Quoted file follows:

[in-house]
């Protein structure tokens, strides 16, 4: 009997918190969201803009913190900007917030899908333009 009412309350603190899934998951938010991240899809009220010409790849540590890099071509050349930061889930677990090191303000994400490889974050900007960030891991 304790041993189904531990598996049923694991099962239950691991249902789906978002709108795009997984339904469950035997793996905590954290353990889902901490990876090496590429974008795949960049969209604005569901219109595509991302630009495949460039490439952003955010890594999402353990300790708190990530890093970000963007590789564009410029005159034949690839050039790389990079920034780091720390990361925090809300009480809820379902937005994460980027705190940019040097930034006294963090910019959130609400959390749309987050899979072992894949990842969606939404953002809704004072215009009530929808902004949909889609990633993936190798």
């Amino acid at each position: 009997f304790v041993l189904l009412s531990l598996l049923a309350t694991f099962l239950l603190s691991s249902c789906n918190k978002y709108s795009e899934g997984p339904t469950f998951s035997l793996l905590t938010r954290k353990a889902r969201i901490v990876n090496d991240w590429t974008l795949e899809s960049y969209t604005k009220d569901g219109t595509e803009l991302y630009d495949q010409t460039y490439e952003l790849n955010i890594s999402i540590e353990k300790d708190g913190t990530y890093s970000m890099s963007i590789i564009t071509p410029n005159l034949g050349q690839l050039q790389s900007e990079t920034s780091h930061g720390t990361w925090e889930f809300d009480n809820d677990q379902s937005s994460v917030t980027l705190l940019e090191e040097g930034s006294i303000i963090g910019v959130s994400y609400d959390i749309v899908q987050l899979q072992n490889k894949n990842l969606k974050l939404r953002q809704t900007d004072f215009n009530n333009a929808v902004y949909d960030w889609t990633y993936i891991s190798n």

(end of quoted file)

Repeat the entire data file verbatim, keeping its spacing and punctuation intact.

[in-house]
């Protein structure tokens, strides 16, 4: 009997918190969201803009913190900007917030899908333009 009412309350603190899934998951938010991240899809009220010409790849540590890099071509050349930061889930677990090191303000994400490889974050900007960030891991 304790041993189904531990598996049923694991099962239950691991249902789906978002709108795009997984339904469950035997793996905590954290353990889902901490990876090496590429974008795949960049969209604005569901219109595509991302630009495949460039490439952003955010890594999402353990300790708190990530890093970000963007590789564009410029005159034949690839050039790389990079920034780091720390990361925090809300009480809820379902937005994460980027705190940019040097930034006294963090910019959130609400959390749309987050899979072992894949990842969606939404953002809704004072215009009530929808902004949909889609990633993936190798």
């Amino acid at each position: 009997f304790v041993l189904l009412s531990l598996l049923a309350t694991f099962l239950l603190s691991s249902c789906n918190k978002y709108s795009e899934g997984p339904t469950f998951s035997l793996l905590t938010r954290k353990a889902r969201i901490v990876n090496d991240w590429t974008l795949e899809s960049y969209t604005k009220d569901g219109t595509e803009l991302y630009d495949q010409t460039y490439e952003l790849n955010i890594s999402i540590e353990k300790d708190g913190t990530y890093s970000m890099s963007i590789i564009t071509p410029n005159l034949g050349q690839l050039q790389s900007e990079t920034s780091h930061g720390t990361w925090e889930f809300d009480n809820d677990q379902s937005s994460v917030t980027l705190l940019e090191e040097g930034s006294i303000i963090g910019v959130s994400y609400d959390i749309v899908q987050l899979q072992n490889k894949n990842l969606k974050l939404r953002q809704t900007d004072f215009n009530n333009a929808v902004y949909d960030w889609t990633y993936i891991s190798n």